Welsh and Scottish Gaelic have their own language broadcasts as well as the English output, but communities like British Somalis receive nothing, despite paying the same license fee.
The Daily Show tackles horse meat.
Adventures of Superman writer Orson Scott Card's history of homophobia sparks protest.
Peter Wilby's "First Thoughts" column.
Why is the general standard of commentary so underwhelming?
The myth that Savile "groomed the nation" is pure denialism - pretending that the problem isn’t about us but some other group.
An unhealthy type of Faustian pact has developed between the media and the celebrity class.
CITV's Old Skool Weekend pricked the bubble of childhood nostalgia for Bim Adewunmi.
The presenter is "responding to treatment" after being taken ill on Tuesday, says the BBC.
Mark Gatiss tells Robin Ince about his love of MR James.
The station is "incredibly saddened" by death of nurse
What kind of regime is so afraid that it imprisons a 22-year-old woman for ten years for writing a poem? We’re broadcasting Jeremy Vine’s Radio 2 show live from Burma, something that until recently would have been unthinkable. The poet’s name is Zin Mar Aung.
Tell iPlayer your mood, and it can now tell you what to watch.
Conflict reporting has always been the most dangerous branch of journalism - but in the changing political landscape of recent years, has it become even more so?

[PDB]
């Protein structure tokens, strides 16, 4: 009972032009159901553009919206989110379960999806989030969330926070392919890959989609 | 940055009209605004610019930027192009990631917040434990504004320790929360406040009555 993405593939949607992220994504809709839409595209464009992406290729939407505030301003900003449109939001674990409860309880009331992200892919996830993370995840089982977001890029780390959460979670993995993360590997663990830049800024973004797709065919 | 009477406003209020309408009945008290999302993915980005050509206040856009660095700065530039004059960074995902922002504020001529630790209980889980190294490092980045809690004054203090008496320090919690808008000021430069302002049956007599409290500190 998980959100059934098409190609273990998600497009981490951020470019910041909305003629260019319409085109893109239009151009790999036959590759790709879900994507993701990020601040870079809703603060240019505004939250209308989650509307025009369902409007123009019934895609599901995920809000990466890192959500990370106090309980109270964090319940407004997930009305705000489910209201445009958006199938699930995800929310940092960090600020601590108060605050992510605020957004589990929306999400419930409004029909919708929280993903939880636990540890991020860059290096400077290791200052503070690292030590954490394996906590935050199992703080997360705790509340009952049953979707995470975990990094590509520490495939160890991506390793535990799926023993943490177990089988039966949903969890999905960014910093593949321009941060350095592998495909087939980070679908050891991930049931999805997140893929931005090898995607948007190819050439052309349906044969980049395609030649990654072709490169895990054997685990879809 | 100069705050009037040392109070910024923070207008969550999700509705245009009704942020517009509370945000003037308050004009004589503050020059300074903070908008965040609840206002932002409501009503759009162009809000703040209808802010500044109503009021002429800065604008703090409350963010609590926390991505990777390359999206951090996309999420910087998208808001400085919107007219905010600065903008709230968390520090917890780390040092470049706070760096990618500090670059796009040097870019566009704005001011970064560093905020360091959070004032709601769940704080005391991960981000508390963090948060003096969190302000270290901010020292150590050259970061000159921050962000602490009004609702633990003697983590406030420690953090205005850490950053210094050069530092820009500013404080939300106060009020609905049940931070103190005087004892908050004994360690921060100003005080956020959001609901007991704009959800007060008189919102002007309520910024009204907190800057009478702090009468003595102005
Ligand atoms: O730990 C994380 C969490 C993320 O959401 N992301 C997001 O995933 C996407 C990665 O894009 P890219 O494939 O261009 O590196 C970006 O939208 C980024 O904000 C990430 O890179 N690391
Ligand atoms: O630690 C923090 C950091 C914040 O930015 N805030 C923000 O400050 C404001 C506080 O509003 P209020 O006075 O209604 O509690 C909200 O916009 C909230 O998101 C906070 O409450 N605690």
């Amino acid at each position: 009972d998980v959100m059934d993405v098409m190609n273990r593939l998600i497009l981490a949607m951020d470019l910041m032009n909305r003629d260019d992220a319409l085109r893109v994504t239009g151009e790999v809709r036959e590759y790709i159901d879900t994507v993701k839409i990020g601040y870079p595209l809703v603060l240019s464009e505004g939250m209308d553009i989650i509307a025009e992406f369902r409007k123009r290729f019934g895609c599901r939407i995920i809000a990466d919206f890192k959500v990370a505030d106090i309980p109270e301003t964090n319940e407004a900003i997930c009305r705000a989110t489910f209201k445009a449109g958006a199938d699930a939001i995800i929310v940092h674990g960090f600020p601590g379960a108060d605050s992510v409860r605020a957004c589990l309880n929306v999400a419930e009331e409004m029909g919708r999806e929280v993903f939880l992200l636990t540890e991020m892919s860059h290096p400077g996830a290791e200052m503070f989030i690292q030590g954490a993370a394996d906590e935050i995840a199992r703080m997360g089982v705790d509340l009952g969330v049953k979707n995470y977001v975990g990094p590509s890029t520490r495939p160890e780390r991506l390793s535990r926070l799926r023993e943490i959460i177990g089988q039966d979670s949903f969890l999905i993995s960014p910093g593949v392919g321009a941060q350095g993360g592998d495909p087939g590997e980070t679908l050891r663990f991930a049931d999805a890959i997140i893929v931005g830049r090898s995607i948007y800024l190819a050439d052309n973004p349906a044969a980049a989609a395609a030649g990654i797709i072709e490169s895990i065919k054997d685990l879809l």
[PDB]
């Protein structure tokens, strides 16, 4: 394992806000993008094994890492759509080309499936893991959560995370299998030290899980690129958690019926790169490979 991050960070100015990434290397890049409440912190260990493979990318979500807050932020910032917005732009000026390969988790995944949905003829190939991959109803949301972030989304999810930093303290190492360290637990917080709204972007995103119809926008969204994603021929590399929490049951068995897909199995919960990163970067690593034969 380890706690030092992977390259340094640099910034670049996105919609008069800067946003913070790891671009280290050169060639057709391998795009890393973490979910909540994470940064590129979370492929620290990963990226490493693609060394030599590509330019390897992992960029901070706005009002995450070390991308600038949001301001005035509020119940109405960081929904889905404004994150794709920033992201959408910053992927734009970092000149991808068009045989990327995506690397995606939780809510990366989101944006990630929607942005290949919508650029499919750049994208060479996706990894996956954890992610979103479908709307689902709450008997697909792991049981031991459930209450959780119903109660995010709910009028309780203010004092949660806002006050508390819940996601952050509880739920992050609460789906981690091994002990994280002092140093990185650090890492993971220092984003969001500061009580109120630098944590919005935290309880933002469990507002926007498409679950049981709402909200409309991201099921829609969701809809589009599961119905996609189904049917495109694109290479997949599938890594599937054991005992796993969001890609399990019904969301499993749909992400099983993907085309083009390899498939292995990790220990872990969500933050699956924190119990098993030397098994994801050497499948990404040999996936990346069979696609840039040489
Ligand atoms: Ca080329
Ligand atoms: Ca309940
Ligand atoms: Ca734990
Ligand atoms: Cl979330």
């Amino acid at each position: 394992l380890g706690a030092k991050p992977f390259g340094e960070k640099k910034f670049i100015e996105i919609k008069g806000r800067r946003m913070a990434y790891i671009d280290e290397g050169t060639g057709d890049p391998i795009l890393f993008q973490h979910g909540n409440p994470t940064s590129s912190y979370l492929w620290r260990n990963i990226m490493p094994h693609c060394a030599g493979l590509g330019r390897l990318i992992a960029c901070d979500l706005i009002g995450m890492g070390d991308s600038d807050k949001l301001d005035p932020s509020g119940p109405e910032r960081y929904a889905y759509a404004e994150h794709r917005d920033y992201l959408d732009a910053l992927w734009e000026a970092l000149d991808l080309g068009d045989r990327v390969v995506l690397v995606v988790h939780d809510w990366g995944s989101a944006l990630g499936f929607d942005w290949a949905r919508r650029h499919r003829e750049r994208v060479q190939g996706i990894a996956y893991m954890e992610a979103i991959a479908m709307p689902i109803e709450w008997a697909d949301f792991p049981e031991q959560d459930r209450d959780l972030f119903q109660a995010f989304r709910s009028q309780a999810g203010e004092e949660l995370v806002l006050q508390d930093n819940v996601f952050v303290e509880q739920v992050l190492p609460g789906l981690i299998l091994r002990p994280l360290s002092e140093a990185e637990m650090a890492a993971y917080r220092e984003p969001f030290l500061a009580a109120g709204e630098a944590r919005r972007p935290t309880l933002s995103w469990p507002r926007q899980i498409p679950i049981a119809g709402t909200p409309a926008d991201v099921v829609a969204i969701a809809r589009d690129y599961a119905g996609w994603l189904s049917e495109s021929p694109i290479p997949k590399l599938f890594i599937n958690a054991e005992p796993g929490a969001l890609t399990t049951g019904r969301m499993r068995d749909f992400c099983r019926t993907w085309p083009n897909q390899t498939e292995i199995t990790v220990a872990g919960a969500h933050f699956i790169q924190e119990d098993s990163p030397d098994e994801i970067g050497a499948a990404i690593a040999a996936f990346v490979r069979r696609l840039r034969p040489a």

Phil Burton-Cartledge has crunched the numbers on the political persuasions of the guests on the BBC's flagship politics programme.
The former head of BBC News will take up the post in early March.
We must understand the BBC as a pre-eminent state propagandist and censor by omission, says John Pilger.
As the Lord McAlpine case shows, at some point we have to trust news organisations to tell us the truth.
Chief Rabbi Jonathan Sacks says Gaza conflict is "to do with Iran" after not realising he was still on air.
As the frail-sounding Conservative peer spoke, the scale of the wrongs against him became clear.
This a flawed, human institution like any other.
There's quite a lot of settling old scores going on, says Tristram Hunt.
After the Newsnight debacle, it is excessive caution – not recklessness – that threatens the BBC.
I first met George Entwistle when I became head of BBC television news in 2000 and he was a bright up-and-coming output editor. I liked him immediately.
We need a BBC Director General who is popular, like David Dimbleby or Melvyn Bragg.
If there is one consolation that the BBC can draw from the events of recent weeks, it is that so many expected better from it. As successive institutions – parliament, the banks, the press, the police – have lost the trust of the public, the corporation has retained it.
If we want to preserve quality public-service broadcasting in Britain, we must defend the Beeb.
On 14 November 1922, the first ever BBC radio broadcast went out. At troubled time for the corporation, remind yourself of all the great things it has done in the last 90 years.
In tomorrow's New Statesman, BBC director of television Roger Mosey and Joan Bakewell ride to the corporation's defence.
The Beeb has always been a space for debate on culture, ethics and standards.